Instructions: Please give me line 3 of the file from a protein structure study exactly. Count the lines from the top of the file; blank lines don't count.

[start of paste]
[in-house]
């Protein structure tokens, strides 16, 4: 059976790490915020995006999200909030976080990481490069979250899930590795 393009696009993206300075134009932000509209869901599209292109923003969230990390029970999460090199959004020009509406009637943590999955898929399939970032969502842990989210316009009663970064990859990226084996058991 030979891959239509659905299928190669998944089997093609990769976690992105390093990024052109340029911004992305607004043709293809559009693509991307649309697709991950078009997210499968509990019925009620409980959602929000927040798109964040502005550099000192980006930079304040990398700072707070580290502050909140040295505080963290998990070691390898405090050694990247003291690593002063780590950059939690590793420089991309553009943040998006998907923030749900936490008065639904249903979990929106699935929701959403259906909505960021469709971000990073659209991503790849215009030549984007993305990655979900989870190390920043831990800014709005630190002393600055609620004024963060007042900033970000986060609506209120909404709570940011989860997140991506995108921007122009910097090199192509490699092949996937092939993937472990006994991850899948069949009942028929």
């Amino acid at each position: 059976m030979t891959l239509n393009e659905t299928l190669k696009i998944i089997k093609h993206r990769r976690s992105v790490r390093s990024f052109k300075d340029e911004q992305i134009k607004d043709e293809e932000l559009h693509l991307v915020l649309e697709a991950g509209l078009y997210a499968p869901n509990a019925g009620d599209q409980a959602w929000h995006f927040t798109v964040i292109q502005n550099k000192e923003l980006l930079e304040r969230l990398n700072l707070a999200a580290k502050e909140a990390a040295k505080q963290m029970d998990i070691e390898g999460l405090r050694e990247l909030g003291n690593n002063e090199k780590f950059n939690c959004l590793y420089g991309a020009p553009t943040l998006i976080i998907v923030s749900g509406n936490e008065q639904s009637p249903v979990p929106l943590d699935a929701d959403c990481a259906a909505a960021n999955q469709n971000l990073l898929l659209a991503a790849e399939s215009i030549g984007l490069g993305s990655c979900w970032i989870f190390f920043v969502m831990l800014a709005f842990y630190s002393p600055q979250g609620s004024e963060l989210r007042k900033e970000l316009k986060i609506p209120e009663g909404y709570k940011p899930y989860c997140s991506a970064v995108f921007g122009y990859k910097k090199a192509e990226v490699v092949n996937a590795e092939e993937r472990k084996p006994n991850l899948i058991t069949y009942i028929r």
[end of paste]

């Amino acid at each position: 059976m030979t891959l239509n393009e659905t299928l190669k696009i998944i089997k093609h993206r990769r976690s992105v790490r390093s990024f052109k300075d340029e911004q992305i134009k607004d043709e293809e932000l559009h693509l991307v915020l649309e697709a991950g509209l078009y997210a499968p869901n509990a019925g009620d599209q409980a959602w929000h995006f927040t798109v964040i292109q502005n550099k000192e923003l980006l930079e304040r969230l990398n700072l707070a999200a580290k502050e909140a990390a040295k505080q963290m029970d998990i070691e390898g999460l405090r050694e990247l909030g003291n690593n002063e090199k780590f950059n939690c959004l590793y420089g991309a020009p553009t943040l998006i976080i998907v923030s749900g509406n936490e008065q639904s009637p249903v979990p929106l943590d699935a929701d959403c990481a259906a909505a960021n999955q469709n971000l990073l898929l659209a991503a790849e399939s215009i030549g984007l490069g993305s990655c979900w970032i989870f190390f920043v969502m831990l800014a709005f842990y630190s002393p600055q979250g609620s004024e963060l989210r007042k900033e970000l316009k986060i609506p209120e009663g909404y709570k940011p899930y989860c997140s991506a970064v995108f921007g122009y990859k910097k090199a192509e990226v490699v092949n996937a590795e092939e993937r472990k084996p006994n991850l899948i058991t069949y009942i028929r």